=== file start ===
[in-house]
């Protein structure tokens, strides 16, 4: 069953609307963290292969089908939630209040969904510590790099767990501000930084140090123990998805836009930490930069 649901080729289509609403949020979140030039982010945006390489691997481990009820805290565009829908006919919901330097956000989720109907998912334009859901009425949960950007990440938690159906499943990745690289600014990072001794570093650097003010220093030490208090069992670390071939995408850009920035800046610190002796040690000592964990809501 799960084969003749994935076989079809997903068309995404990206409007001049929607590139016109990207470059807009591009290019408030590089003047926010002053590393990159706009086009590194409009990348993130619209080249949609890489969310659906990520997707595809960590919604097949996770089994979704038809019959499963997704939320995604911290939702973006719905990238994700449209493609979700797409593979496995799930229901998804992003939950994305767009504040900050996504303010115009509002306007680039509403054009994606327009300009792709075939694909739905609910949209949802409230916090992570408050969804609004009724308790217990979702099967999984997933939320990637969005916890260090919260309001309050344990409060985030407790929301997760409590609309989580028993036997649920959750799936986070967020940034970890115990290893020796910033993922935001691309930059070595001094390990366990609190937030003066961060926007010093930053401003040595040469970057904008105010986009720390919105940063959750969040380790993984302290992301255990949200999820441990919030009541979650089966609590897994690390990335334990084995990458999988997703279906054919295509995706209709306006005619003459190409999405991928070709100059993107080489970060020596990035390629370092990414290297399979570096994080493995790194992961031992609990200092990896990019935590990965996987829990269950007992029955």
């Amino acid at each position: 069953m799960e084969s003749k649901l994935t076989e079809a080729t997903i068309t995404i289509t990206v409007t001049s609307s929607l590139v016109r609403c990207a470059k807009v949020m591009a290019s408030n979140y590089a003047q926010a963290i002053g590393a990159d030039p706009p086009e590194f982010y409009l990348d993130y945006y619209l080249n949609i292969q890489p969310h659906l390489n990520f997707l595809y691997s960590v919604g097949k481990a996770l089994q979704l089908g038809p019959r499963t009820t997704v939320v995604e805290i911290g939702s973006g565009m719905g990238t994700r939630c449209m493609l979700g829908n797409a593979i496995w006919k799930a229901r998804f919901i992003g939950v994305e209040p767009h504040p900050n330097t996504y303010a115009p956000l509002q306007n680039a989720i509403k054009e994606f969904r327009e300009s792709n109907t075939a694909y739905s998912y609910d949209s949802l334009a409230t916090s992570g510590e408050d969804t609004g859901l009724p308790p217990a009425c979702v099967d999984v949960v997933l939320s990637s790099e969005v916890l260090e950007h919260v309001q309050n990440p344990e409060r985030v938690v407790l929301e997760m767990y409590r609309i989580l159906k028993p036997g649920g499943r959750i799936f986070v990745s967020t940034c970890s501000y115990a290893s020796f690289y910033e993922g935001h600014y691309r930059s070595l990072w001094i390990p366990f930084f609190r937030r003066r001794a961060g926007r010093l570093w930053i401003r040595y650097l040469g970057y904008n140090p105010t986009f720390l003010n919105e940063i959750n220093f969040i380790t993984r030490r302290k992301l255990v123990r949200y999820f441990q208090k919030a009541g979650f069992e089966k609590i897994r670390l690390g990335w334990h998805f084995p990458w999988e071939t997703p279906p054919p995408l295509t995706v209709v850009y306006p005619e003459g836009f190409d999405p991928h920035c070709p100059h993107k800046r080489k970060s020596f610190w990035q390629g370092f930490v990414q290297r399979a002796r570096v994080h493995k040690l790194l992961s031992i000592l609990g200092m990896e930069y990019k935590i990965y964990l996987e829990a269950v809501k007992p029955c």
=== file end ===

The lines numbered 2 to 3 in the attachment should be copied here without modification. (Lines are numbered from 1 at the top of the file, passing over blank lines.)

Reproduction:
């Protein structure tokens, strides 16, 4: 069953609307963290292969089908939630209040969904510590790099767990501000930084140090123990998805836009930490930069 649901080729289509609403949020979140030039982010945006390489691997481990009820805290565009829908006919919901330097956000989720109907998912334009859901009425949960950007990440938690159906499943990745690289600014990072001794570093650097003010220093030490208090069992670390071939995408850009920035800046610190002796040690000592964990809501 799960084969003749994935076989079809997903068309995404990206409007001049929607590139016109990207470059807009591009290019408030590089003047926010002053590393990159706009086009590194409009990348993130619209080249949609890489969310659906990520997707595809960590919604097949996770089994979704038809019959499963997704939320995604911290939702973006719905990238994700449209493609979700797409593979496995799930229901998804992003939950994305767009504040900050996504303010115009509002306007680039509403054009994606327009300009792709075939694909739905609910949209949802409230916090992570408050969804609004009724308790217990979702099967999984997933939320990637969005916890260090919260309001309050344990409060985030407790929301997760409590609309989580028993036997649920959750799936986070967020940034970890115990290893020796910033993922935001691309930059070595001094390990366990609190937030003066961060926007010093930053401003040595040469970057904008105010986009720390919105940063959750969040380790993984302290992301255990949200999820441990919030009541979650089966609590897994690390990335334990084995990458999988997703279906054919295509995706209709306006005619003459190409999405991928070709100059993107080489970060020596990035390629370092990414290297399979570096994080493995790194992961031992609990200092990896990019935590990965996987829990269950007992029955």
């Amino acid at each position: 069953m799960e084969s003749k649901l994935t076989e079809a080729t997903i068309t995404i289509t990206v409007t001049s609307s929607l590139v016109r609403c990207a470059k807009v949020m591009a290019s408030n979140y590089a003047q926010a963290i002053g590393a990159d030039p706009p086009e590194f982010y409009l990348d993130y945006y619209l080249n949609i292969q890489p969310h659906l390489n990520f997707l595809y691997s960590v919604g097949k481990a996770l089994q979704l089908g038809p019959r499963t009820t997704v939320v995604e805290i911290g939702s973006g565009m719905g990238t994700r939630c449209m493609l979700g829908n797409a593979i496995w006919k799930a229901r998804f919901i992003g939950v994305e209040p767009h504040p900050n330097t996504y303010a115009p956000l509002q306007n680039a989720i509403k054009e994606f969904r327009e300009s792709n109907t075939a694909y739905s998912y609910d949209s949802l334009a409230t916090s992570g510590e408050d969804t609004g859901l009724p308790p217990a009425c979702v099967d999984v949960v997933l939320s990637s790099e969005v916890l260090e950007h919260v309001q309050n990440p344990e409060r985030v938690v407790l929301e997760m767990y409590r609309i989580l159906k028993p036997g649920g499943r959750i799936f986070v990745s967020t940034c970890s501000y115990a290893s020796f690289y910033e993922g935001h600014y691309r930059s070595l990072w001094i390990p366990f930084f609190r937030r003066r001794a961060g926007r010093l570093w930053i401003r040595y650097l040469g970057y904008n140090p105010t986009f720390l003010n919105e940063i959750n220093f969040i380790t993984r030490r302290k992301l255990v123990r949200y999820f441990q208090k919030a009541g979650f069992e089966k609590i897994r670390l690390g990335w334990h998805f084995p990458w999988e071939t997703p279906p054919p995408l295509t995706v209709v850009y306006p005619e003459g836009f190409d999405p991928h920035c070709p100059h993107k800046r080489k970060s020596f610190w990035q390629g370092f930490v990414q290297r399979a002796r570096v994080h493995k040690l790194l992961s031992i000592l609990g200092m990896e930069y990019k935590i990965y964990l996987e829990a269950v809501k007992p029955c």